In exploring how the Tanzimat’s secularising agenda affected the relationship between Islam and the state, this essay indicated that the reforms increased the power of the state while authorising equality of all citizens—Muslim and non-Muslim—before the law. Despite the external and internal factors that overwhelmed the movement’s achievements, the Tanzimat should be seen as a remarkable effort to restructure the Ottoman state and separate it from Islam. Much of what the Tanzimat initiated would bear fruit under sultan Abdülhamit. And while Abdülhamit would neglect key aspects of the Tanzimat, like justice and political participation, these would be taken up again by a new generation trained in the Tanzimat’s academies and the 1908 constitutional revolution. Crucially, the achievements and shortcomings of the Tanzimat movement in many ways determined the emergence of modern Turkish republicanism.

Note how this conclusion:

  • ✔ Condenses the points analysed in the essay
  • ✔ Restates the key argument
  • ✔ Situates the argument and discussion in a larger context by linking the reform period of the Ottoman Empire with the emergence of Turkish republicanism.

How am I supposed to start?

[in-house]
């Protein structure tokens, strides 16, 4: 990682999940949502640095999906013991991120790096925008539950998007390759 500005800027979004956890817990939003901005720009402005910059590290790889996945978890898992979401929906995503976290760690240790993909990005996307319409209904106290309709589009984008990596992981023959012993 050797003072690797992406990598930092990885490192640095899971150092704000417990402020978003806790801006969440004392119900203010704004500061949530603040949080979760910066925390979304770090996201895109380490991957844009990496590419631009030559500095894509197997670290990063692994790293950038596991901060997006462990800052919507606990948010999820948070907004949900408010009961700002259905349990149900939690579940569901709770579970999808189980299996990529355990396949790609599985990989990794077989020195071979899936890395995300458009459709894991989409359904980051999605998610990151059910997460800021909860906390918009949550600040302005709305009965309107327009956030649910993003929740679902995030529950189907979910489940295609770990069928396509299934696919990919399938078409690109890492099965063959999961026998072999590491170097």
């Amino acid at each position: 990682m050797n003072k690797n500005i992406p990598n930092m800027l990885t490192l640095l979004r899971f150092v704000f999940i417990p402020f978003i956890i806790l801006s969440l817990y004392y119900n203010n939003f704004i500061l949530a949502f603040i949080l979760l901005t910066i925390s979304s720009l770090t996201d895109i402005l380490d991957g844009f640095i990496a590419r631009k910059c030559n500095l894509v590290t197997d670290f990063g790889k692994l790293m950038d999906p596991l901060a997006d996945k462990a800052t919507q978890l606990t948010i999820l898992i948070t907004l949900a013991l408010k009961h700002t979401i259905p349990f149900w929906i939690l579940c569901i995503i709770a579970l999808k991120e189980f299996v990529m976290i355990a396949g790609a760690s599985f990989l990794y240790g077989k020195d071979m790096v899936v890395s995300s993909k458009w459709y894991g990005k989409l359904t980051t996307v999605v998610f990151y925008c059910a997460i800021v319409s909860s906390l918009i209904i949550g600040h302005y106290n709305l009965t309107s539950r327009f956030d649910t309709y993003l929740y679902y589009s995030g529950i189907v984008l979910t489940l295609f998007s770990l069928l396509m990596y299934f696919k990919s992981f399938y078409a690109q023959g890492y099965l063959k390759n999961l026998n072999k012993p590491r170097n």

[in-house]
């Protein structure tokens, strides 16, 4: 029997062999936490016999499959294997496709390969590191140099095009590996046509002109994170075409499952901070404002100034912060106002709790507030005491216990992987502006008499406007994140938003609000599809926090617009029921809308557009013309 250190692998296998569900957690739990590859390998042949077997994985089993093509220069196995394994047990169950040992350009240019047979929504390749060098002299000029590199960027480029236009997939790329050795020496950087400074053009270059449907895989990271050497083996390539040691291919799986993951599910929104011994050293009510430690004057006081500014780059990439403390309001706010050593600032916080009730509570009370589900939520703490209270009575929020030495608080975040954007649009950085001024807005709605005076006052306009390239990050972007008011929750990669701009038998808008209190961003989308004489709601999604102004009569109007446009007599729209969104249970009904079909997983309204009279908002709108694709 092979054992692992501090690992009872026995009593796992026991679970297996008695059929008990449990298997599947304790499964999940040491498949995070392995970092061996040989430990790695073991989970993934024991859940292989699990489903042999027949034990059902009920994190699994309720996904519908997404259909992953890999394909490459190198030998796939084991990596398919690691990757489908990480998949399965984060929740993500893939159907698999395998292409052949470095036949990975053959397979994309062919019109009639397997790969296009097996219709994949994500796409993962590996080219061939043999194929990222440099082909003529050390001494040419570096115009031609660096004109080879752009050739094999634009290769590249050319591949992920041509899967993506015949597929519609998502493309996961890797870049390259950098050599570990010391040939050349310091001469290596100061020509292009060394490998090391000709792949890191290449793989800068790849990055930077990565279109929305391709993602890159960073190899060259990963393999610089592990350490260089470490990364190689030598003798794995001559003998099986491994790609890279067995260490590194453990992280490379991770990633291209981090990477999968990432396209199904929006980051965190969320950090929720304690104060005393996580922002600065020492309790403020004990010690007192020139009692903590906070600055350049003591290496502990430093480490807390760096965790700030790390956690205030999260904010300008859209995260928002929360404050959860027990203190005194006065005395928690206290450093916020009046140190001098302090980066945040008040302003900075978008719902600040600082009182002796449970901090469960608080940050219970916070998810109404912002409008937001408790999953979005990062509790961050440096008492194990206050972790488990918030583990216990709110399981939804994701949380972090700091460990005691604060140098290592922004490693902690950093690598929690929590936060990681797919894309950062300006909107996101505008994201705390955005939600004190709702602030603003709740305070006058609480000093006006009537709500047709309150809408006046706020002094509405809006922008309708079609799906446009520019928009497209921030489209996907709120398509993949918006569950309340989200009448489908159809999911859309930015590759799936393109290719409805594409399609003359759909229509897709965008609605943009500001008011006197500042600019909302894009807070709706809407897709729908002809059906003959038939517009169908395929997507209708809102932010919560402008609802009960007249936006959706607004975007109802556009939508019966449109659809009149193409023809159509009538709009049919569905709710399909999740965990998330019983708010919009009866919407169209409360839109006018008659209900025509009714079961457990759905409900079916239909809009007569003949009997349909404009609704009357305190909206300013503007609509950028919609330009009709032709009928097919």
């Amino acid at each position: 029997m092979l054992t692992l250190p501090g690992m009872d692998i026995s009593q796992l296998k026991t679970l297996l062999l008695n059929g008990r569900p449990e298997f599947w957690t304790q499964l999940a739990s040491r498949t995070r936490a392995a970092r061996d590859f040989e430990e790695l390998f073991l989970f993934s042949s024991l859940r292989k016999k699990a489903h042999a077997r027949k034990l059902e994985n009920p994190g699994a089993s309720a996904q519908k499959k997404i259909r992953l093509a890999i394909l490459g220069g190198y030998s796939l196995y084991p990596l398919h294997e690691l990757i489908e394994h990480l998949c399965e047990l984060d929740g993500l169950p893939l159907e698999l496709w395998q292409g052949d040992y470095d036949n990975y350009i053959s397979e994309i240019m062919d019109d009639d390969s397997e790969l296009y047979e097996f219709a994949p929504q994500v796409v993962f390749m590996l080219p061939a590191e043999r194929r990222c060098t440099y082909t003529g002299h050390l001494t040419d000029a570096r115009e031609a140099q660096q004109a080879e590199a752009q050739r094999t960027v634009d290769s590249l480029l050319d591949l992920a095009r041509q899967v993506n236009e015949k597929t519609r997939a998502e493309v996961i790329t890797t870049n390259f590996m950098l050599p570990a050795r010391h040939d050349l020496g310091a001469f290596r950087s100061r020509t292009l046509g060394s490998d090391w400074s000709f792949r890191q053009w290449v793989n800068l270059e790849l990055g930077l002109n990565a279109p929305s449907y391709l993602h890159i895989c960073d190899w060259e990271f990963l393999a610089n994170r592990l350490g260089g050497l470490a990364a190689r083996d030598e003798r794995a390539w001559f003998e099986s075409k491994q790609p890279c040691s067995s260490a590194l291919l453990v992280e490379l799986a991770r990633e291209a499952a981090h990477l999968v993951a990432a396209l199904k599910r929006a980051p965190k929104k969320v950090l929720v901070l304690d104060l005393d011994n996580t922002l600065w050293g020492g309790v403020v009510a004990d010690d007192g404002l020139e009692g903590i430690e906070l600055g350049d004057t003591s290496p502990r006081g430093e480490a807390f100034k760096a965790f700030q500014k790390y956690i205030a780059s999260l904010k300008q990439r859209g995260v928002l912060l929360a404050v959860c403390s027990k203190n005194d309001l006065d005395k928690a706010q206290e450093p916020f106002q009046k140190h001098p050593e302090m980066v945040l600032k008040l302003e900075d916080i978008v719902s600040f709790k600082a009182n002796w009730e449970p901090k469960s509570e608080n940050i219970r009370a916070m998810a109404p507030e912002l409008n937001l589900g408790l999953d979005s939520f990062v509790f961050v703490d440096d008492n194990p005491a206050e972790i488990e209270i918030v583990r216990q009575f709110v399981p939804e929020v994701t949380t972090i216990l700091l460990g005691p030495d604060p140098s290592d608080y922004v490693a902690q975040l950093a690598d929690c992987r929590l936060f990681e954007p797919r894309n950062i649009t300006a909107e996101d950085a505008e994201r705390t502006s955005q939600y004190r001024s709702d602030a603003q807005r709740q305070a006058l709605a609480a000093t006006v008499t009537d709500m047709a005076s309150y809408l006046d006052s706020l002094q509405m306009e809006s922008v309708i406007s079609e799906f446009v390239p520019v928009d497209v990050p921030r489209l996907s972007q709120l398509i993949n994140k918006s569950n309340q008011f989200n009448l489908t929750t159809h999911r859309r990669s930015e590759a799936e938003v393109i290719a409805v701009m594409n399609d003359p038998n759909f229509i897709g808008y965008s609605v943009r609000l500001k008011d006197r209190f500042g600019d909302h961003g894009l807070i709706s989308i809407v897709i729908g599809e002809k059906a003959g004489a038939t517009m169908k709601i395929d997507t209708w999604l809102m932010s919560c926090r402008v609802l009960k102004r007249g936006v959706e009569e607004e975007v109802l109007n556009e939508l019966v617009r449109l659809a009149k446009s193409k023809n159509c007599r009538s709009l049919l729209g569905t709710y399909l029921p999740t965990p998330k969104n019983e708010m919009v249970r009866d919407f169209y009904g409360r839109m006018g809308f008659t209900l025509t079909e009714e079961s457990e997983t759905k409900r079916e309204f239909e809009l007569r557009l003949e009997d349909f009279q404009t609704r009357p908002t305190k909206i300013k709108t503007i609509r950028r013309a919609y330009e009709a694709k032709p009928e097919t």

OK, you know what a typical essay structure is, but you might still be confused about which Information to include in each part of your essay. There’s no right or wrong way to go about It. From my experience coaching dozens of students, I suggest that you

  1. Write out an essay plan. If you write down (in bullet points) which details or information each section will cover, you will save yourself time and effort.
  2. Use an essay template, which includes all three essay parts. This will make your life easier and help you avoid writing blocks.
  3. Do the body paragraphs first. Because each body paragraph addresses one main point, once you know your key points, these can be summarised in your introduction and conclusion. I suggest writing the introduction after the conclusion.

If you struggle to make words flow, are unsure about how well you’ve done, or want to score those extra marks, Nail Your Writing Is here to help. We can put together a robust essay plan, making writing more effortless. I can also help you Implement It and coach you throughout the writing process.

1390 782 Vicky


I work closely with you to achieve your educational and career ambitions, one word at a time. When I’m not writing or reading, I can be found swimming at the local swimming pool or going on backpacking trips with friends.